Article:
Colorado to spend $20 million of Juul settlement on grant program to improve youth mental health

A student stands on a concrete step wearing jeans and holding a yellow backpack.
The aim of the new grant program is to keep children from turning to vaping as a way to cope. (Johner Images / Getty Images)

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Colorado will spend $20 million of a $31.7 million lawsuit settlement with e-cigarette manufacturer Juul Labs Inc. on a grant program aimed at improving youth mental health, state Attorney General Phil Weiser announced Tuesday.

The program will prioritize collaborations between school districts and community organizations. The aim is to address children’s mental health so they don’t turn to vaping as a way to cope.

“When you think about a challenge like youth vaping, you can think about addressing the symptom — the fact that people are vaping — or the underlying cause,” Weiser said in an interview after the announcement. “We’ve chosen to address the underlying cause.

“We know that because of mental health issues, people turn to substances like vaping. That’s why we’re going to the source to ask: How do we build better connections?”

The “how” will be up to the school districts, which will be invited to apply for grants later this year. The long lead time is intentional; Weiser said the goal is for districts to collaborate with one another and with local community organizations to come up with programs that help develop young people’s connections to trusted adults and to one another. Several Colorado foundations have offered to help facilitate those collaborations over the next six months.

“We do not want to prescribe what you need to do,” Weiser told a room full of educators at a Colorado Education Initiative summer conference, where he made the announcement. “We want to offer a broad opportunity around holistic youth mental health and leave it to you to think about what collaboration, what partnership, what strategies make sense in your community.”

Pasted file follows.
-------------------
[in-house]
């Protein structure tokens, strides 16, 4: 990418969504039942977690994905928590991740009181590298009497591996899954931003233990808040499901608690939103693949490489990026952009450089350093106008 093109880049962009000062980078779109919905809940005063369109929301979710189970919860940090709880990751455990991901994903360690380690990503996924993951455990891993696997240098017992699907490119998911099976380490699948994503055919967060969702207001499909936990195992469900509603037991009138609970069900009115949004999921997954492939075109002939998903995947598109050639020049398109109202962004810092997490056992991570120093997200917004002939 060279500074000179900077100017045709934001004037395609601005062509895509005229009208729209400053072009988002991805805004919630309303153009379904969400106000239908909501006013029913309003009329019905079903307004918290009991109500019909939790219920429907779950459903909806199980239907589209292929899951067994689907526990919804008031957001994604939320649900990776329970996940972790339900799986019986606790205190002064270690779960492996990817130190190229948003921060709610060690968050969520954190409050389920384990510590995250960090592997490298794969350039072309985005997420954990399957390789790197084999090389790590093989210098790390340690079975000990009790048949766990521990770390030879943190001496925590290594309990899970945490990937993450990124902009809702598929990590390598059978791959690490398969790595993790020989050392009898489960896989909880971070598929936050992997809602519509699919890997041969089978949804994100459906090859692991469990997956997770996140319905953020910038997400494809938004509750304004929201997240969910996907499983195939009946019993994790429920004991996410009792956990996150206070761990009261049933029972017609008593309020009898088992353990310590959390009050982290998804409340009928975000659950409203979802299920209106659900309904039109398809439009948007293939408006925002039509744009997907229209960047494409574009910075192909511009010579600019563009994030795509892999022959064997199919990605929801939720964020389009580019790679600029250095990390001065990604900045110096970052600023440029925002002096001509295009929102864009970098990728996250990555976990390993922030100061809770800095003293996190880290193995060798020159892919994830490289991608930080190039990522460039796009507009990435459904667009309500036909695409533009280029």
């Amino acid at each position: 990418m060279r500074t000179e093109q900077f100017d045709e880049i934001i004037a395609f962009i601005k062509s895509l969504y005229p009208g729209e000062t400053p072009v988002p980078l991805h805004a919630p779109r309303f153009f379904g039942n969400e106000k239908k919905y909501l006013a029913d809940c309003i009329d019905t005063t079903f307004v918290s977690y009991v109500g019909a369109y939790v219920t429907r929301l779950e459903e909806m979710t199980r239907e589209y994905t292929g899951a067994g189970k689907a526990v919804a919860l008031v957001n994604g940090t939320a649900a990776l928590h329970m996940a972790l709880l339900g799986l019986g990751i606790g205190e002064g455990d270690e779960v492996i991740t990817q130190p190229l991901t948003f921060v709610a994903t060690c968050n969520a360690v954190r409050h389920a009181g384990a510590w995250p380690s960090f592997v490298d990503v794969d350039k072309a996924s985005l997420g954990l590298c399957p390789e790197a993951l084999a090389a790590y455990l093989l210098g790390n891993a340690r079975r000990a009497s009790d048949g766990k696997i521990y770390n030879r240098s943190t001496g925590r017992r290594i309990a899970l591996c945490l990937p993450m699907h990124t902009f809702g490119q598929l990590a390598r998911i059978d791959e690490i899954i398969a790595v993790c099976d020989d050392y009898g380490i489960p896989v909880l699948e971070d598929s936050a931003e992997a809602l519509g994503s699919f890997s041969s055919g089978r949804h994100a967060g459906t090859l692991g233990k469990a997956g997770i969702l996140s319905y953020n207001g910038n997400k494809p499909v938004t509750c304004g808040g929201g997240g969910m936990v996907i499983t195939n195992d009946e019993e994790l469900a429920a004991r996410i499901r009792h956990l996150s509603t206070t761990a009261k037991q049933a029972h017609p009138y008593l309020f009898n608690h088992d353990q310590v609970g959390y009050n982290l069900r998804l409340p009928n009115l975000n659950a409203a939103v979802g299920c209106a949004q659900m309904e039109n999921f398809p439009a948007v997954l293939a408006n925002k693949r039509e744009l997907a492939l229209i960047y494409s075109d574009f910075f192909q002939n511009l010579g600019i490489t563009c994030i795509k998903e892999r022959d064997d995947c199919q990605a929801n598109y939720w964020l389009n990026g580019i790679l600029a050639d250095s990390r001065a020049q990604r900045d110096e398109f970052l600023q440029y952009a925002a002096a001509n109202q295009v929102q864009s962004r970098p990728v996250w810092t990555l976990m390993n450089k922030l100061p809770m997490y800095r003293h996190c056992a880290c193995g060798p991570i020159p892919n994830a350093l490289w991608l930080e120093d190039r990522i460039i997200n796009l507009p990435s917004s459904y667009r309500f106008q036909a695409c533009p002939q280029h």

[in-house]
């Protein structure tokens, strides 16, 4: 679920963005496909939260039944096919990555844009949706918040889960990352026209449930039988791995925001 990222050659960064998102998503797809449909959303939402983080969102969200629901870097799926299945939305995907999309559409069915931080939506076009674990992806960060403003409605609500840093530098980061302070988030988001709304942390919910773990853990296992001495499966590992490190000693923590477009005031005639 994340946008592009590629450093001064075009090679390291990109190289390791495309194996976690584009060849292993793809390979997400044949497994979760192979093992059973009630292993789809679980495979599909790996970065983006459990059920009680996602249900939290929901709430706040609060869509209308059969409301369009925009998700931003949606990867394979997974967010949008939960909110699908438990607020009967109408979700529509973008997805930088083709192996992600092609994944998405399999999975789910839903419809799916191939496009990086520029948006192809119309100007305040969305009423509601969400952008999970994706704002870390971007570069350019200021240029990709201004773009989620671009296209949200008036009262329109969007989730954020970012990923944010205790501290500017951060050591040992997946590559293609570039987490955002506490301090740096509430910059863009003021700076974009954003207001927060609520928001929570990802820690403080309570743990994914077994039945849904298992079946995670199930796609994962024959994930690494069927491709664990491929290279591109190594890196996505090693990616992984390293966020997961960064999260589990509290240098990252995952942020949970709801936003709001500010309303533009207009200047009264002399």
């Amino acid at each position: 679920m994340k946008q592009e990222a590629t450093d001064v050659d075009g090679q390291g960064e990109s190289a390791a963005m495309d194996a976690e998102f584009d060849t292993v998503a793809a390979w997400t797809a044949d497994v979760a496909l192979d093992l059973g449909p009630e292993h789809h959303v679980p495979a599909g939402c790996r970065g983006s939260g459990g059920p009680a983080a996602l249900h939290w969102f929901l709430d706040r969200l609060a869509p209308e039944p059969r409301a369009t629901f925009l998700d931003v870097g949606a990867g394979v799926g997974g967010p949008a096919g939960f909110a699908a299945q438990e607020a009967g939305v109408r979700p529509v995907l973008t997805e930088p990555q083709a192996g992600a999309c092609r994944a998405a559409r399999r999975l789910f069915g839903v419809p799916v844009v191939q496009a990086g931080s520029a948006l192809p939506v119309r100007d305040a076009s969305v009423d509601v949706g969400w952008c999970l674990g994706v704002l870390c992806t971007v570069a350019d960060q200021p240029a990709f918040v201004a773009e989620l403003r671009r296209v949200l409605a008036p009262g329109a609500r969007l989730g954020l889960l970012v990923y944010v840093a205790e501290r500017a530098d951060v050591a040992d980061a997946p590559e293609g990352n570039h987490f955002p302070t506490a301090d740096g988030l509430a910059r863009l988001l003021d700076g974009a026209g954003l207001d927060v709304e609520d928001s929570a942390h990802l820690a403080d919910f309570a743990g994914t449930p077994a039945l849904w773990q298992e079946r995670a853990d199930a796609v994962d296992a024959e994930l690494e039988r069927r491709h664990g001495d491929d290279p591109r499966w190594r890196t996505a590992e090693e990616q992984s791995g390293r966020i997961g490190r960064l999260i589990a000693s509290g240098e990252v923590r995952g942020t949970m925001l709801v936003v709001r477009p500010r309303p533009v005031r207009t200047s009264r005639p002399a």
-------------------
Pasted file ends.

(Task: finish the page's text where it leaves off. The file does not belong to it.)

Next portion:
Colorado sued Juul in 2020, alleging that it targeted youth with deceptive marketing and played down the health risks of vaping. The state was one of several that settled with the company. Juul did not admit to any wrongdoing in the settlement.

Thirty percent of Colorado high school students reported having vaped at least once, according to the most recent data from the Healthy Kids Colorado Survey, which is administered every other year. Sixteen percent of students said they’d vaped in the last 30 days.

The $20 million grant program is the largest of three programs that Colorado is spending the Juul settlement money on. The others are a $6 million grant program aimed at nonprofit organizations and government agencies, and an $11.4 million grant program for school districts to address the youth vaping crisis. Those grant programs are already underway, and Weiser said the recipients will be announced soon.

Weiser said he sees the $20 million program as especially impactful because of the power of collaboration. “Schools are free to work with whoever in their community is serving young people,” he said. “In some communities, it might be a Boys and Girls Club. In other communities, it might be a library teaching kids to read.”

Grant applicants whose school districts serve a combined 23,000 students or more will be eligible for a $2.5 million grant over a three-year period, Weiser said. Applicants whose districts serve between 7,500 and 23,000 students will be eligible for $1.75 million over three years, and districts that serve fewer than 7,500 students will be eligible for $750,000.

Late last year, Colorado led a coalition of 42 attorneys general nationwide that sued Meta in a similar lawsuit alleging that its social media platforms, including Instagram, used deceptive practices to harm children and teens and addict them to social media.

Melanie Asmar is the bureau chief for Chalkbeat Colorado. Contact Melanie at

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